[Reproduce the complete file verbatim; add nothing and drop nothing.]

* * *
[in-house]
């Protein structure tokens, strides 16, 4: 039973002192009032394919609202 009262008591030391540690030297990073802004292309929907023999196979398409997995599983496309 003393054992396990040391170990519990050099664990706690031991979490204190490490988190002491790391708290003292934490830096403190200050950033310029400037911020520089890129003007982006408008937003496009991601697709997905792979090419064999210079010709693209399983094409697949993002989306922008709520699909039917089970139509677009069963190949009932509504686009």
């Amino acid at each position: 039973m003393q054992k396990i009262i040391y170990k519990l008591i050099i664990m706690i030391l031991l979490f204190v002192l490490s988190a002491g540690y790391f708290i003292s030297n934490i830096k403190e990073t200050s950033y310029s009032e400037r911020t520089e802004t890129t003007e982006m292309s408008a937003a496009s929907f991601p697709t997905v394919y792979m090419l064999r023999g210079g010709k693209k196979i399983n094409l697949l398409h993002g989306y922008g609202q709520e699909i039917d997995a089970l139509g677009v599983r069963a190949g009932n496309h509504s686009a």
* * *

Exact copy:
[in-house]
């Protein structure tokens, strides 16, 4: 039973002192009032394919609202 009262008591030391540690030297990073802004292309929907023999196979398409997995599983496309 003393054992396990040391170990519990050099664990706690031991979490204190490490988190002491790391708290003292934490830096403190200050950033310029400037911020520089890129003007982006408008937003496009991601697709997905792979090419064999210079010709693209399983094409697949993002989306922008709520699909039917089970139509677009069963190949009932509504686009």
């Amino acid at each position: 039973m003393q054992k396990i009262i040391y170990k519990l008591i050099i664990m706690i030391l031991l979490f204190v002192l490490s988190a002491g540690y790391f708290i003292s030297n934490i830096k403190e990073t200050s950033y310029s009032e400037r911020t520089e802004t890129t003007e982006m292309s408008a937003a496009s929907f991601p697709t997905v394919y792979m090419l064999r023999g210079g010709k693209k196979i399983n094409l697949l398409h993002g989306y922008g609202q709520e699909i039917d997995a089970l139509g677009v599983r069963a190949g009932n496309h509504s686009a």